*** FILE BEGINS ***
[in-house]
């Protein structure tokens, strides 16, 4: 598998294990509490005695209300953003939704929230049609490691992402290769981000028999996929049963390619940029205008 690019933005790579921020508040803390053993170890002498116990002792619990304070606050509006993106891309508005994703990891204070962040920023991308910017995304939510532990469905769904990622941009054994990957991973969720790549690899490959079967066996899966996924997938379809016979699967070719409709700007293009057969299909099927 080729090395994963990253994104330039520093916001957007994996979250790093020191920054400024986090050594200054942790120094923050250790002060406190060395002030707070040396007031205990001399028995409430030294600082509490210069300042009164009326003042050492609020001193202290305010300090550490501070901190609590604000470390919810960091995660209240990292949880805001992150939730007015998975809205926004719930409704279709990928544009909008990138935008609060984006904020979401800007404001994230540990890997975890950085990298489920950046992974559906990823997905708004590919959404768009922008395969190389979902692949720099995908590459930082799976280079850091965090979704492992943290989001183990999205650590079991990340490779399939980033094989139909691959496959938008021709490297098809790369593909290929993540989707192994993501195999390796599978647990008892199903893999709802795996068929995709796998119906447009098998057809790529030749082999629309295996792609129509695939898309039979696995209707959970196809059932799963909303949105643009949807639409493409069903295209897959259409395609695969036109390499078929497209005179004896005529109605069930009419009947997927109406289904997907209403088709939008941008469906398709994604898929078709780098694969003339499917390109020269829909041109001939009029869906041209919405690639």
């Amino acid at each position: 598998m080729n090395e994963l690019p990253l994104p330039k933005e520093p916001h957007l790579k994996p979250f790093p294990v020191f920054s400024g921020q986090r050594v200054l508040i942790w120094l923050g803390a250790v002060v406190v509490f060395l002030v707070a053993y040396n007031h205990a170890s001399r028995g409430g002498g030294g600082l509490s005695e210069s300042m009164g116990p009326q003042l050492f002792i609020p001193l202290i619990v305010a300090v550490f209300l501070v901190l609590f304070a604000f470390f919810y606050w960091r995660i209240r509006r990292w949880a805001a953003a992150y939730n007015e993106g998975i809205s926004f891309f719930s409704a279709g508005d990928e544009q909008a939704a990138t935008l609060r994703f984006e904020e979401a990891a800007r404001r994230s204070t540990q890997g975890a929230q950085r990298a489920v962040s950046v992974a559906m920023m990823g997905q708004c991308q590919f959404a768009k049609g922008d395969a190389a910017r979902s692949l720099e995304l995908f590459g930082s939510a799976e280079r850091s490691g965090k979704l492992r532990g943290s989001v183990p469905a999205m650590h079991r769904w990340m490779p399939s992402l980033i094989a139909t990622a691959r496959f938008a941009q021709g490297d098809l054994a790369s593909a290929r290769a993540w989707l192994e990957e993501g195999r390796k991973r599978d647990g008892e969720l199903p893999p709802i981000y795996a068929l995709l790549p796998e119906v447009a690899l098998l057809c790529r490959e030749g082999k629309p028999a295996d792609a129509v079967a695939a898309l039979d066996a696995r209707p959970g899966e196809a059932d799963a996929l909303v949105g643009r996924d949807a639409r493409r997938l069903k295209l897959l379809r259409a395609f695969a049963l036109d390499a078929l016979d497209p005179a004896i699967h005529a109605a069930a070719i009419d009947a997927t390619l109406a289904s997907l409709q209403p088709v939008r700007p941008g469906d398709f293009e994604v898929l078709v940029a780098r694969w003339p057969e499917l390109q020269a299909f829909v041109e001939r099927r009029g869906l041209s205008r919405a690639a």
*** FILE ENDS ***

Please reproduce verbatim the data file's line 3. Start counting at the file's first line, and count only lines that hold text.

């Amino acid at each position: 598998m080729n090395e994963l690019p990253l994104p330039k933005e520093p916001h957007l790579k994996p979250f790093p294990v020191f920054s400024g921020q986090r050594v200054l508040i942790w120094l923050g803390a250790v002060v406190v509490f060395l002030v707070a053993y040396n007031h205990a170890s001399r028995g409430g002498g030294g600082l509490s005695e210069s300042m009164g116990p009326q003042l050492f002792i609020p001193l202290i619990v305010a300090v550490f209300l501070v901190l609590f304070a604000f470390f919810y606050w960091r995660i209240r509006r990292w949880a805001a953003a992150y939730n007015e993106g998975i809205s926004f891309f719930s409704a279709g508005d990928e544009q909008a939704a990138t935008l609060r994703f984006e904020e979401a990891a800007r404001r994230s204070t540990q890997g975890a929230q950085r990298a489920v962040s950046v992974a559906m920023m990823g997905q708004c991308q590919f959404a768009k049609g922008d395969a190389a910017r979902s692949l720099e995304l995908f590459g930082s939510a799976e280079r850091s490691g965090k979704l492992r532990g943290s989001v183990p469905a999205m650590h079991r769904w990340m490779p399939s992402l980033i094989a139909t990622a691959r496959f938008a941009q021709g490297d098809l054994a790369s593909a290929r290769a993540w989707l192994e990957e993501g195999r390796k991973r599978d647990g008892e969720l199903p893999p709802i981000y795996a068929l995709l790549p796998e119906v447009a690899l098998l057809c790529r490959e030749g082999k629309p028999a295996d792609a129509v079967a695939a898309l039979d066996a696995r209707p959970g899966e196809a059932d799963a996929l909303v949105g643009r996924d949807a639409r493409r997938l069903k295209l897959l379809r259409a395609f695969a049963l036109d390499a078929l016979d497209p005179a004896i699967h005529a109605a069930a070719i009419d009947a997927t390619l109406a289904s997907l409709q209403p088709v939008r700007p941008g469906d398709f293009e994604v898929l078709v940029a780098r694969w003339p057969e499917l390109q020269a299909f829909v041109e001939r099927r009029g869906l041209s205008r919405a690639a």